Getting to Jakarta | Apa yang Kau Suka

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Getting to Jakarta

February 9th, 2009 1 Comment

Unless you are Wisnu and happen to have the mighty Garuda at your disposal (its modern version can be a Lear Jet or a Gulfstream), chances are you will need the service of airlines to reach Jakarta from your hometown. But don’t worry; Jakarta is an international gateway for Indonesia. Practically all international airlines stop in Jakarta.

From within Indonesia, there are several airlines that serve the domestic markets: Garuda, Merpati, and Bouraq. If you prefer the romance of the ocean, passenger ships connect several cities in Indonesia, including Jakarta. From Medan, for example, you can take the Kambuna; it stops in Jakarta on its way to Surabaya and to Ujung Pandang.

Or if you prefer to reach Jakarta by land, you can easily do it from Sumatera or from Java and Bali. From Medan, North Sumatera, for example, you can take either ALS, Liberty, or other buses, and it’ll take you about three days to reach Jakarta. On the road, you will see a lot of Sumatera. Similarly with Java; you can take a Lorena or Karina bus to travel to Jakarta from Bali, from Surabaya, and from many other cities in Java. From some cities in Java, you can travel to Jakarta by train. You can take the Parahyangan from/to Bandung, the Bima from/to Surabaya, and the Senja from/to Yogyakarta, and all the cities in between.

Getting around Jakarta
TaxisJakarta taxis are more colorful than the bright yellow cabs of Manhattan; they come in such a great variety and can become a source of confusion. You’ll be surprised with all colorful taxis swarming in this city? There are regular taxis and also exclusive ones for those who seek convenience. The stylish and elegant taxis are usually black sedans with 3000 CC engine. This exclusive taxi doesn’t look much like a taxi. Take this taxi and have a very smooth ride.Overslept guaranteed!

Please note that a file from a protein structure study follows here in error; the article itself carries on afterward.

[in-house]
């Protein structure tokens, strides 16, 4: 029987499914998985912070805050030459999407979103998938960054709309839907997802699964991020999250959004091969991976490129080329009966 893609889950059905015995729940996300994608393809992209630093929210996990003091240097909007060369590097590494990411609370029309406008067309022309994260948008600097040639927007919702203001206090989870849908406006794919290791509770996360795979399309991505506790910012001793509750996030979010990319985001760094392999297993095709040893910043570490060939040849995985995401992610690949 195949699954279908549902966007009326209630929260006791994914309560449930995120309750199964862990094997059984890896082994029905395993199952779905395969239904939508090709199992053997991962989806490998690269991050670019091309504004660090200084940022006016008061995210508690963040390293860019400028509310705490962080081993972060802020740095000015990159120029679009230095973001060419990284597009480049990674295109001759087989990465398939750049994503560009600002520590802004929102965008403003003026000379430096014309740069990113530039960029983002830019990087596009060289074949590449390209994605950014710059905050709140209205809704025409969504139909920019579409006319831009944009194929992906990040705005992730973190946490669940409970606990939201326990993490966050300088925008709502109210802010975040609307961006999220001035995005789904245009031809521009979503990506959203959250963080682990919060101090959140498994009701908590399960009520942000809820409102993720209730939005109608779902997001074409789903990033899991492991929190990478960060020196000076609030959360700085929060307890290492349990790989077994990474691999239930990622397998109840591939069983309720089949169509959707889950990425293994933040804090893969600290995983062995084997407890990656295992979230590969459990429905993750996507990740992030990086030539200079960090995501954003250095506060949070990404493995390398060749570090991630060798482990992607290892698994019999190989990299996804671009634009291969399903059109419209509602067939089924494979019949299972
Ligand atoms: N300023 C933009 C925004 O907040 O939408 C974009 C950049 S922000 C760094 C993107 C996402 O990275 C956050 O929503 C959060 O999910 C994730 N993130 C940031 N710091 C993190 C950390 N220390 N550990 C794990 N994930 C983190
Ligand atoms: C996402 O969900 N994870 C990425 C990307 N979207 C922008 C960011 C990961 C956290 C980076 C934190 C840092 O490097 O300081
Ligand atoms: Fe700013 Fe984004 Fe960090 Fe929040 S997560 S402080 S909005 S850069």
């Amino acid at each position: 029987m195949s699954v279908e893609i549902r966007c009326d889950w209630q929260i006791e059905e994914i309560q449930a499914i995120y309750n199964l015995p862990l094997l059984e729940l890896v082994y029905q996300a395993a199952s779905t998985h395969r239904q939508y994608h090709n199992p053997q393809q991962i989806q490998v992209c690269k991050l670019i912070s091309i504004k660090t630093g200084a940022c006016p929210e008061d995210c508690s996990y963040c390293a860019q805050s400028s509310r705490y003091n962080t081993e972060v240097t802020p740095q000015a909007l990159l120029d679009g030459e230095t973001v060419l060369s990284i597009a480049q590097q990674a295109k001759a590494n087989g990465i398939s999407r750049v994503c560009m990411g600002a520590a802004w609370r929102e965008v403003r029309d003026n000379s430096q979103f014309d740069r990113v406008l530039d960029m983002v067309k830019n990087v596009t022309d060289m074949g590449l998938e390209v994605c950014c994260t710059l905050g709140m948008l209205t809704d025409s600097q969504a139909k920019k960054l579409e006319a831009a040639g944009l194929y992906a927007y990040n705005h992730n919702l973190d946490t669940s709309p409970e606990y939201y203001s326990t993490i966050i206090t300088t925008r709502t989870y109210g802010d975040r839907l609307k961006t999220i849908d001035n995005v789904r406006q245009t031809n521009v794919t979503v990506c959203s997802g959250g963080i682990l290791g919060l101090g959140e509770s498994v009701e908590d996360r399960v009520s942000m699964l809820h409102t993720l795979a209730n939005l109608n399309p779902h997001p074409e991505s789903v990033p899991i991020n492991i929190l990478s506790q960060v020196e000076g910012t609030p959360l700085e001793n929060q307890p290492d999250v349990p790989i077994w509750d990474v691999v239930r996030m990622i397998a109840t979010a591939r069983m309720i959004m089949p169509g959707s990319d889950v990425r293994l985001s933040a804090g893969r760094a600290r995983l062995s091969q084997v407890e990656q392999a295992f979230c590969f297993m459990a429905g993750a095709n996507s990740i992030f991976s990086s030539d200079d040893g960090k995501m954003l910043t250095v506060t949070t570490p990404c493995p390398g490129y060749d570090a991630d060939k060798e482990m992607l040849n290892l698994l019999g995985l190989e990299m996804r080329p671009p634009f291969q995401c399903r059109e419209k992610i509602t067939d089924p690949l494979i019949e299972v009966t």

LimousineIf your standard of luxury equals to Holywood movie stars, a limousine service is ready for you. The limos feature a range of standard and luxury cars. They are the latest models of Japanese and European luxury cars. Stretch limousines are also available with or without driver. If you have no objection to splurging money, this is the best means of transportation you can use.

Or for the adventurous among you, there is always public transportation like:
BusesBuses are the primary means of public transportation in Jakarta. Big Mercedes Benzes span the metropolitan Jakarta, taking you from one main hub to another way across town, while spewing toxic through their tail pipes. On some, the PATAS, you would actually be able to enjoy the comfort of air-condition and a high probability of getting a seat. On the regular DAMRI, consider yourself lucky if you can get a seat. When you do, remember to get up and inch towards the exit amidst the sea of people at least 5 minutes before your stop. Fare does not depend on distance.

Metro Mini
If you think that this is a smaller version of whatever nice image you have concocted in your head when you hear the word “Metro”, think again. These bright orange beasts roam the streets of Jakarta. Warning: if you are 5’11” or taller, there is exactly one seat in the bus where you can sit – back row, middle seat, facing the isle – and there is no chance for you to be able to stand up straight.

Despite all of these, they are quite effective in getting you from point A to point B, and, whether you like it or not, in getting you to know the warmth of Jakarta and its people along the way as you rub shoulders, backs, and step on other people’s toes or getting stepped on.
MikroletAn even smaller version of public transport. Not as romantic as the bemo of Bali, it is typically a modified van that can carry up to 10-12 passengers. Mikrolet can take you to the remotest corners of Jakarta.

Ojek